addressing the skills gap continues to be top of mind with Canadian workers, according to a survey released by Randstad Canada. More than nine in 10 (91.2 per cent) of working Canadians said they feel the skills shortage/skills gap will continue to be an issue of importance in Canada in 2014.
A lack of skilled trades workers (16.3 per cent), outsourcing of jobs or increases in numbers of international workers (15.2 per cent) and a lack of skilled workers overall (9.9 per cent) are the biggest issues organizations are facing in 2014. Those in the Prairies (23.2 per cent) and Alberta (21.6 per cent) are most likely to feel that a lack of skilled trades workers is the single biggest issue in 2014, found the survey of 2,076 employees and managers.
"What we are seeing here is reflective of what we've seen in the field throughout the past year — organizations in the industrial and technical sectors are struggling to find highly skilled candidates," says Tom Turpin, president of Randstad Canada. "This is especially true in the West, where oil & gas projects are booming, and in Quebec where we see growth in the IT and aerospace fields".
Skilled trades: the most promising industry for Canadians
Skilled trades is the area in which most Canadians see the greatest job opportunities for 2014. Nearly one-half (44.7 per cent) see skilled trades as one of the top three industries for job opportunities in the coming year, with nearly one in four (23.8 per cent) seeing it as the single best industry for opportunities in the coming year. Health care (38.2 per cent), oil and gas (33.9 per cent), technology (26.9 per cent), and engineering and construction (25.2 per cent) are also amongst the top five for opportunities based on the opinions of those polled.
Industry sectors such as not-for-profit, academia, arts, entertainment and recreation, consumer packaged goods, and security are the areas that the majority of respondents believed provided the least amount of opportunity in 2014, said the Randstad Canada Labour Trends Study 2014.
Additionally, three in 10 (28.9 per cent) respondents see trades skills (such as plumbing or electrical) as the most in-demand skill set today. This is especially true west of Ontario and east of Quebec, signalling high demand on both coasts for skilled trades workers.
Are organizations doing enough to address the skills gaps?
Workers believe the responsibility to properly address the issue of the skills gap/shortage lies with companies, governments and educators. Promotion, compensation and investment in skills training are critical to properly address the issue of the skills gap/shortage in both the short and long term, found Randstad.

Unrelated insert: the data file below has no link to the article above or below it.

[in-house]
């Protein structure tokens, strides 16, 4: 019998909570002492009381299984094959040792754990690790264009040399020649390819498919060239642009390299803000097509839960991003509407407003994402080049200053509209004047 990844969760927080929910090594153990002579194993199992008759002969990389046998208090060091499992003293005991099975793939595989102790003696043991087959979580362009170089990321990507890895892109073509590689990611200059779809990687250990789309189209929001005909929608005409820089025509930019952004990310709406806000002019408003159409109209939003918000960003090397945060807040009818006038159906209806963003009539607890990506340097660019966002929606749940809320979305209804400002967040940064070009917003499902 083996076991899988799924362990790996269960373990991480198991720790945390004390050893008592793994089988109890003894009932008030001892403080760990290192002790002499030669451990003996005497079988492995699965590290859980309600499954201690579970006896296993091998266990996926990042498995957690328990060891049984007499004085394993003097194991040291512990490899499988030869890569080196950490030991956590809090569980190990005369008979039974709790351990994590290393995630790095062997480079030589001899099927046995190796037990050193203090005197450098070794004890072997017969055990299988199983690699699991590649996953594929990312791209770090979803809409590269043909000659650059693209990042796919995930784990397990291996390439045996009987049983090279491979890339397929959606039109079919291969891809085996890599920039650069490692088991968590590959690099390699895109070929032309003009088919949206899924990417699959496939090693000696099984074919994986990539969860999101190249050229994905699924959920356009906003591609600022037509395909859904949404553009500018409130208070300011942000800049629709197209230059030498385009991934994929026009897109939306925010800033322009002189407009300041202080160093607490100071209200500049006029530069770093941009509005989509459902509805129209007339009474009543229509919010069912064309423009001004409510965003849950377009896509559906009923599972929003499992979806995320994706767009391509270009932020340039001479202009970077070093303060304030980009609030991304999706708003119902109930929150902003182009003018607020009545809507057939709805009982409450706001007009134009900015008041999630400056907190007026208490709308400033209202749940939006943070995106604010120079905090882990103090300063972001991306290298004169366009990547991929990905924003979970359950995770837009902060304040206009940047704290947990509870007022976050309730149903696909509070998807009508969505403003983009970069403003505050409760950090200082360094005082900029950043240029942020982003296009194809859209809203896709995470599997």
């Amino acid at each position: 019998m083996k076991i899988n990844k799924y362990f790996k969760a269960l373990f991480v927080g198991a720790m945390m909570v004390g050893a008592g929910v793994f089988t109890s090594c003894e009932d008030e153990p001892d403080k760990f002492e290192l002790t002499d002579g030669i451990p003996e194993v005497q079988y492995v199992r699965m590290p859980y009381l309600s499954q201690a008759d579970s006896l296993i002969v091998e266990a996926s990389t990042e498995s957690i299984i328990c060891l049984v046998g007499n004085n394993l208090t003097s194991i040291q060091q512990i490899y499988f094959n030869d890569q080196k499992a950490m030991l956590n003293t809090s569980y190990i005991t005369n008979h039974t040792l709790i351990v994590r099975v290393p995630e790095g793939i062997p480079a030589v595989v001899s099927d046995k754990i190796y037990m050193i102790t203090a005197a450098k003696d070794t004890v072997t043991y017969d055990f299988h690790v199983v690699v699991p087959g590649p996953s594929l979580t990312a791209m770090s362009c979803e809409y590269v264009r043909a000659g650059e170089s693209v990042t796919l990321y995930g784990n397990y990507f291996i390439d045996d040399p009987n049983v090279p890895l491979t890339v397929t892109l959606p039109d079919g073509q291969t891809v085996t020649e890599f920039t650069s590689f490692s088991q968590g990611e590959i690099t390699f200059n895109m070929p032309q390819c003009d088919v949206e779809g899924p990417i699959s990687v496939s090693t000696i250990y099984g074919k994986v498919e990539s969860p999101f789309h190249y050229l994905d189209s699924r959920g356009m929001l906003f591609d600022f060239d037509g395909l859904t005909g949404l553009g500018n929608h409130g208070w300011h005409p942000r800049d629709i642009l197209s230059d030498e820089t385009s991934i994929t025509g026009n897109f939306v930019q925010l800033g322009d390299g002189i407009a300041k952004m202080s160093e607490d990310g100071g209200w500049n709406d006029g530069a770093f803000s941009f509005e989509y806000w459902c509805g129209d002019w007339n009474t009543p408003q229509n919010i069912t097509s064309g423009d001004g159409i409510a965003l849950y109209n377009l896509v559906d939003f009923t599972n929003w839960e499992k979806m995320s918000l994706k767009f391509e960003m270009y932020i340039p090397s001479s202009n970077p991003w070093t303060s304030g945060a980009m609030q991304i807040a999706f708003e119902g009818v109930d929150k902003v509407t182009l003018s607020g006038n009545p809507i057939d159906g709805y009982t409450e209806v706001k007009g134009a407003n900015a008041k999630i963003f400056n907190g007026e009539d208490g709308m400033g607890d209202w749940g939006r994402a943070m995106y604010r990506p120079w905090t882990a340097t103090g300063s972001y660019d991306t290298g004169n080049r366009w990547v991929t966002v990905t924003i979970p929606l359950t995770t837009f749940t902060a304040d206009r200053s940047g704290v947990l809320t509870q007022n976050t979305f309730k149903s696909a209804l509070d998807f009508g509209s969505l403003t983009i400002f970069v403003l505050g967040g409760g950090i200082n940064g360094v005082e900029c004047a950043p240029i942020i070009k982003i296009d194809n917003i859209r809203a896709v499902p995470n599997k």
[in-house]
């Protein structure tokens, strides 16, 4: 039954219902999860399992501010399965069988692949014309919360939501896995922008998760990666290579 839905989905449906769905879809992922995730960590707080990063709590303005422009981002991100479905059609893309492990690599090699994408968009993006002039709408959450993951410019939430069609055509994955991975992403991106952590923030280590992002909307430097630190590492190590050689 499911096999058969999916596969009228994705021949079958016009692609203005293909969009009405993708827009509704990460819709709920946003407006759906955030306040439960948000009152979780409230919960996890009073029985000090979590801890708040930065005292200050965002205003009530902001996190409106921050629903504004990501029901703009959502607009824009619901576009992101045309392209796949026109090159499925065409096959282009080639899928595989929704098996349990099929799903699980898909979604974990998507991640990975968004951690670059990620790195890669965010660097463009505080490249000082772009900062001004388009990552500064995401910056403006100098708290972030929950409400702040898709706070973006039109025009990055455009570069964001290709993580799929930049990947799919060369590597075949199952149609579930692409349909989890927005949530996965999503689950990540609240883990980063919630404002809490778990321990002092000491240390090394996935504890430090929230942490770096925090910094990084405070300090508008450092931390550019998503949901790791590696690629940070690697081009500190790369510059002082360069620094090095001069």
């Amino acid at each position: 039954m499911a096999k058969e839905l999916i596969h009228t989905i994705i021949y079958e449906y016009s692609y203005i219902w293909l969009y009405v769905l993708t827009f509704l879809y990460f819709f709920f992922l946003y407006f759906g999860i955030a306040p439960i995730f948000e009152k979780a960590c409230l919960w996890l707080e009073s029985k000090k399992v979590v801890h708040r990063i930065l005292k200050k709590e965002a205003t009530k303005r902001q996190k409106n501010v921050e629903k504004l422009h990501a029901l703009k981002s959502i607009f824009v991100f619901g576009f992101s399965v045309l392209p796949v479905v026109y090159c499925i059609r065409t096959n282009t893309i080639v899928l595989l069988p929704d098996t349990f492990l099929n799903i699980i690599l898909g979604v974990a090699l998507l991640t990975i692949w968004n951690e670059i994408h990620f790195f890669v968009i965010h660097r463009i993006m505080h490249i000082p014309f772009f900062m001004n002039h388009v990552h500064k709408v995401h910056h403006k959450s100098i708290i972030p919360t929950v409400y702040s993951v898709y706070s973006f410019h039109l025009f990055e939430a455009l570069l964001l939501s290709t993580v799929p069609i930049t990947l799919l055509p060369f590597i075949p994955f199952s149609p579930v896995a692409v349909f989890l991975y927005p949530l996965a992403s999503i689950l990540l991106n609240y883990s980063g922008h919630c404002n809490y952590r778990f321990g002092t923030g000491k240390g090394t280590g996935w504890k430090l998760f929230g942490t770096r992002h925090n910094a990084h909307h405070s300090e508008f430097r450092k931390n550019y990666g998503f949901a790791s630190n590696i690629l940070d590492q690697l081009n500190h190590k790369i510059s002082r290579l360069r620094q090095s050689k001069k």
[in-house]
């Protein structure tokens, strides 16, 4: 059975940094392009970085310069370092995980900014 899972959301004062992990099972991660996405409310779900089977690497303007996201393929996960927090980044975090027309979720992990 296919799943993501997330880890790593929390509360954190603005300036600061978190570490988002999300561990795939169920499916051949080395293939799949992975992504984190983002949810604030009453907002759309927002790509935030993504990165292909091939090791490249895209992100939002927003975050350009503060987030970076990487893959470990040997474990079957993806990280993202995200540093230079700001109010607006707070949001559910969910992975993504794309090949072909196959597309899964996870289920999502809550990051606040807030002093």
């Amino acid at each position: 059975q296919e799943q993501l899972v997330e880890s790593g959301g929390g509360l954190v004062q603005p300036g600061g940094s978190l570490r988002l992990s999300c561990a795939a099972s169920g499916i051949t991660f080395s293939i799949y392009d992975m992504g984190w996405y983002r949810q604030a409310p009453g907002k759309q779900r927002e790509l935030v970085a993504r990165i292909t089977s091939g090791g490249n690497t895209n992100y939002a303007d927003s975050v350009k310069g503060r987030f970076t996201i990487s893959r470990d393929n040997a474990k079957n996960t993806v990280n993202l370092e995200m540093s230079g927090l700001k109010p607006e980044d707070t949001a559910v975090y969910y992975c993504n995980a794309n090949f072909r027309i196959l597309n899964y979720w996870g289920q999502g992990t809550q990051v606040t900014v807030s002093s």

Four out of 10 said companies need to invest more in skills training for employees (40 per cent), with another 38 per cent saying educators need to do more to promote to students industries and job roles that are likely to lead to careers addressing the skills shortage/gap.
One in three (32.9 per cent) think governments need to invest more in skills training for unemployed and underemployed workers, with one-quarter (25.7 per cent) also believing governments need to provide better incentives for workers to move into positions that address the skills shortage/gap.
Workers believe education and perception are the core reasons that have led to today's skills shortage. Four in five (79 per cent) respondents stated they feel a lack of knowledge in skilled trades has led to fewer Canadians considering them a career option, while more than three-quarters (76.6 per cent) felt that a perception of skilled trade work being less respected and more old-fashioned in comparison to “white collar” work has led to less interest for Canadians desiring these types of roles.
More than one-third of those polled said that they would consider pursuing a career in skilled trades if there were good immediate and long-term job prospects (37 per cent) or if they presented better long-term job security than other fields (34.8 per cent). Additionally, nearly one-third (31.8 per cent) said training programs readily available to help transition or begin in the field would entice them to pursue a career in skilled trades, found Randstad.
"There is still a lot to be done to change perceived negative perceptions around skilled trades. Everyone, from organizations to schools, governments and placement agencies like us, need to do more to promote careers in skilled trades," said Turpin. “As companies use more sophisticated equipment and technologies, they need workers with specialized technical skills — and this translates into higher salaries. The opportunities are there for young Canadians who are open to a different academic and career path, and for organizations who are willing to invest in training and developing them through apprenticeships.”
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